The Soul of John Black
The Soul of John Black
No Mayo Records
The debut release from (near) duo John "JB" Bigham (formerly with Miles Davis, Fishbone) and Christopher "CT" Thomas (formerly with Betty Carter, Joshua Redman, Macy Gray) is a pleasant, soulful listen rimmed with funk, rock, folk, R & B, blues, gospel, jazz, hip-hop, spoken word ... It's a sure thing that something on this CD should strike your fancy. An appealing mesh of the good ol' soul sounds la Stevie Wonder and Sly Stone, with a tight jam approach and Beck-ish improvisational stylings, impossible to quite put your finger on, make this an extremely powerful album.
You'll be hard pressed to keep your hips from sliding and your shoulders from swaying especially on tracks like "Scandalous (No. 9)", "Carolyn (The Green Mix)" and "The Odyssey." The music is a meaningful conversation between the simple rhythm, the heartfelt guitar, the grounding bass and smooth vocals. The lyrics are poetic, down to earth and full of heartbreak, honesty and a touch of humor: "I shifted down to second gear/blinked my eyes and she/disappeared, oh no/I guess I had too many beers." A definite candidate for heavy rotation in your disc changer.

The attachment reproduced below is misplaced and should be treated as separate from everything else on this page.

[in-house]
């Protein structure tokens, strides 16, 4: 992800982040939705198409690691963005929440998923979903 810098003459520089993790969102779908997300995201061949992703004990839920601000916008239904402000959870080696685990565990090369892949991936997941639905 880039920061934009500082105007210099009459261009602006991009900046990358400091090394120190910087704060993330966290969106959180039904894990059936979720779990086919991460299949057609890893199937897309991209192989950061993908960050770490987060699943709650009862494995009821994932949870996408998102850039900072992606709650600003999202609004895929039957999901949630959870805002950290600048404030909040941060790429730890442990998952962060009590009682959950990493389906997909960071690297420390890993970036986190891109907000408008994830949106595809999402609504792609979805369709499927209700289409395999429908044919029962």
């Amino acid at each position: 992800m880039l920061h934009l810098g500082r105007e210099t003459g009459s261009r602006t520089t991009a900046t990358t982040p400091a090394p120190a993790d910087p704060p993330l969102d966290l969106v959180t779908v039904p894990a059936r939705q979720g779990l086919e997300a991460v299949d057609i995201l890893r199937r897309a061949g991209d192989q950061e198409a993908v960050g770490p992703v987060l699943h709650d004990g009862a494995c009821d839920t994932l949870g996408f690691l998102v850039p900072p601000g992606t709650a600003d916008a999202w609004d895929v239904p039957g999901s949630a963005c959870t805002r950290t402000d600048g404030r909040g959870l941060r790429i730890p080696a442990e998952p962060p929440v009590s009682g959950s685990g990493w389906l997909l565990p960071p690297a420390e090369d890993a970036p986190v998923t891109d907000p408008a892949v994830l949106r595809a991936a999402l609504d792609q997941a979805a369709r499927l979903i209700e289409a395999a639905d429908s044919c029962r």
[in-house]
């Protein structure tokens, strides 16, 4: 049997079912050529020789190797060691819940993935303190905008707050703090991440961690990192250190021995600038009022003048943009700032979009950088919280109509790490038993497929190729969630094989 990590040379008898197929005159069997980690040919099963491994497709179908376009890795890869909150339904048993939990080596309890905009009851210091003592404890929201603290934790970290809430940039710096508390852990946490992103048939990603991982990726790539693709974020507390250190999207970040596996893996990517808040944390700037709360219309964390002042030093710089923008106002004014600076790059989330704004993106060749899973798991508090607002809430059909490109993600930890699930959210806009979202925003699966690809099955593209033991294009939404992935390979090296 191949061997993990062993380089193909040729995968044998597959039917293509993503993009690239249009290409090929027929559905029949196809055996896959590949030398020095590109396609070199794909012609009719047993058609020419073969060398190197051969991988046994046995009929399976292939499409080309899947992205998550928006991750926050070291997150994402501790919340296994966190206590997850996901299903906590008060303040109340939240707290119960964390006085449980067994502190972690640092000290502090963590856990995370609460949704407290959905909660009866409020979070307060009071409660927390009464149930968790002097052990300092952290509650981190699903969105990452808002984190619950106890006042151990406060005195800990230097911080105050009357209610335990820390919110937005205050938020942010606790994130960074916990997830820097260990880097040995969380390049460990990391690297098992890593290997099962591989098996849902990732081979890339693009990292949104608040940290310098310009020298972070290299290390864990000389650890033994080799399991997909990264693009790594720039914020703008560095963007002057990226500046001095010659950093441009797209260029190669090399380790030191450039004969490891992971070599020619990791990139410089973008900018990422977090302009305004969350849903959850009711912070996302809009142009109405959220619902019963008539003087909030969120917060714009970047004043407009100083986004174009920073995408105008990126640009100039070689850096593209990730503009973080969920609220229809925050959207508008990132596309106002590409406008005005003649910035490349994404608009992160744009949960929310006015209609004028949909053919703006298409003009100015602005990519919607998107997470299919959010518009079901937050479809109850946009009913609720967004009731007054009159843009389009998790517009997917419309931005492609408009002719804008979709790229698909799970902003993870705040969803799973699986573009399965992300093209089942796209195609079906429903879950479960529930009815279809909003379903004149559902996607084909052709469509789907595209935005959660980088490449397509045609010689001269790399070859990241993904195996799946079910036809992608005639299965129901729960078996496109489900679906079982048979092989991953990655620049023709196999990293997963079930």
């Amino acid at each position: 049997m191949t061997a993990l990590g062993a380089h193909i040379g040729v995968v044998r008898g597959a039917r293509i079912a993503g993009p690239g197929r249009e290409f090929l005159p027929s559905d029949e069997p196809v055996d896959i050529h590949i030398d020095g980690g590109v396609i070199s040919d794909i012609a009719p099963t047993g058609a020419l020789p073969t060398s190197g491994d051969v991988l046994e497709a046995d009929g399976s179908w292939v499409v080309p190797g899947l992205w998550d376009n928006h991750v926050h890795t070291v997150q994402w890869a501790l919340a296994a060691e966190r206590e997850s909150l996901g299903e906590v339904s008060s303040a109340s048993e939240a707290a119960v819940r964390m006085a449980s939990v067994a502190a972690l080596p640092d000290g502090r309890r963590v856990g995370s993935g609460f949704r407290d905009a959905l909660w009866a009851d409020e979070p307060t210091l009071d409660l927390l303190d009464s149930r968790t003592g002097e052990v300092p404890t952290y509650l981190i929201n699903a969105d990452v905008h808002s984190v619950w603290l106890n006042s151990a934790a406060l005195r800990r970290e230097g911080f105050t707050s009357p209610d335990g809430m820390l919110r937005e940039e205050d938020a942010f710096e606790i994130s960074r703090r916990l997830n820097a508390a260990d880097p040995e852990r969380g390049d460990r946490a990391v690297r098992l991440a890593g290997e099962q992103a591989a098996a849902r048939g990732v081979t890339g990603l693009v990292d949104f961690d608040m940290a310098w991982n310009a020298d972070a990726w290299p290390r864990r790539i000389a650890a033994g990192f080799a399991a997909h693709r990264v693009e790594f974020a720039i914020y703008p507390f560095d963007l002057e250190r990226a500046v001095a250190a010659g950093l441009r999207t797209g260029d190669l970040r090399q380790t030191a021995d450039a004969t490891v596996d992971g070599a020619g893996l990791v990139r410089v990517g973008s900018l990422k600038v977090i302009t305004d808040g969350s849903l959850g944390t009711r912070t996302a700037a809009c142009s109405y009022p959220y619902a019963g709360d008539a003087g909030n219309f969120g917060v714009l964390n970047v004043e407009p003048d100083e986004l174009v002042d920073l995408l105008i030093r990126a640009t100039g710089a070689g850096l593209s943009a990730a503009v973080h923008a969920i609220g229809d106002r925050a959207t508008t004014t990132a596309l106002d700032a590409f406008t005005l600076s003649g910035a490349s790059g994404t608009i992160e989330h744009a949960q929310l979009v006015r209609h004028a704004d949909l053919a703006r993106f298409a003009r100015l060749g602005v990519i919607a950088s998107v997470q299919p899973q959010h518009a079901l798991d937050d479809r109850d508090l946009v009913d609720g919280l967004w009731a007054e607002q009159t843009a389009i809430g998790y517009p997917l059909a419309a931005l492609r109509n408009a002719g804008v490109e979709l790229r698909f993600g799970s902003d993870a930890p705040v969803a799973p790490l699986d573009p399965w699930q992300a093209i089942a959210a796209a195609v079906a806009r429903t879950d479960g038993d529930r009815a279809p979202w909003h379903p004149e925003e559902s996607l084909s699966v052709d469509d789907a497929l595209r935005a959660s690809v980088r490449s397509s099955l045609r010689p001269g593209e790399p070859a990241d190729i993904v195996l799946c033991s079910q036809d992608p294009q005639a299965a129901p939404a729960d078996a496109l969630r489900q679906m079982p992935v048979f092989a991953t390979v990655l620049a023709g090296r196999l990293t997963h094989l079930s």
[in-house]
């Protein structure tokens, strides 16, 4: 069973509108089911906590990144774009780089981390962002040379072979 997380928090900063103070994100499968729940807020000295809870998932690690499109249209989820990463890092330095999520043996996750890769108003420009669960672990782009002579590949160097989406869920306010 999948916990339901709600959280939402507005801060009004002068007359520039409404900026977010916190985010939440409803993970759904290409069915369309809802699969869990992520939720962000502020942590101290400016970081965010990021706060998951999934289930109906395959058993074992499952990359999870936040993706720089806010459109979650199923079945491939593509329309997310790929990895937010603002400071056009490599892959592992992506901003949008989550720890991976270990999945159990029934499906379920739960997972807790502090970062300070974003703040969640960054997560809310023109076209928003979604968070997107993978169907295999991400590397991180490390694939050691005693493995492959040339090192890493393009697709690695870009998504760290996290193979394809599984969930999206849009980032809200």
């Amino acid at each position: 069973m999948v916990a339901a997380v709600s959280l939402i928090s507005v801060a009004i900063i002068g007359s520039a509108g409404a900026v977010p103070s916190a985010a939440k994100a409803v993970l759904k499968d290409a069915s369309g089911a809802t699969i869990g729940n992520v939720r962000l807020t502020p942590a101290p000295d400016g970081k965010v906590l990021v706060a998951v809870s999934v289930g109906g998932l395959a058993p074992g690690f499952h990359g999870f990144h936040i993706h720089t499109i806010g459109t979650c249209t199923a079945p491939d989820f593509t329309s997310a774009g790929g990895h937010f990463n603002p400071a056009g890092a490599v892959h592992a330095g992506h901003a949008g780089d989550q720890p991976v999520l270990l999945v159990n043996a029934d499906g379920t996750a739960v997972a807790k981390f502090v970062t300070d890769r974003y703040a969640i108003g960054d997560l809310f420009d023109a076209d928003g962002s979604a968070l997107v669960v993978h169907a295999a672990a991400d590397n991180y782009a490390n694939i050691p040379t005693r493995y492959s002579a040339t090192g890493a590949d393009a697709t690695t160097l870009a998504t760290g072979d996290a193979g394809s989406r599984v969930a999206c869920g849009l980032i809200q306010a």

(Note: The Soul of John Black performs Friday, Jan. 16th at 10:30 p.m. at the Bluebird Theater in Denver. Call 303/322-2308 for details).
-- Carrie Simison-Bitz
This Is Not A Test!
On the tail end of the best stretch for commercial hip-hop since 1992-1994, when Dr. Dre's The Chronic, Snoop Dogg's Doggystyle and the Notorious BIG's Ready to Die took gangster rap to its logical, multi-platinum conclusion, comes Missy Elliot with the year's greatest club-hop record. While it doesn't have a single as catchy as "Work It" (from her 2002 release Under Construction) and isn't as devastatingly derrir as 50 Cent's "In Da Club," This Is Not A Test! is far and away the most complete hip-hop album since Eminem's The Eminem Show last year. More than keeping pace with The Neptunes and Dr. Dre on the production front, Timbaland delivers beats that find the cut in a balance between simple bump bass and complex lessons in staccato syncopation. "Pass That Dutch," "Wake Up," "I'm Really Hot," "Let It Bump," "Pump It Up," "Let Me Fix My Weave" and "Spelling Bee" all have the "it" that it takes to be club and radio hits. While it's not an absolutely perfect record, Missy and Timbaland have made a great album.
-- Noel Black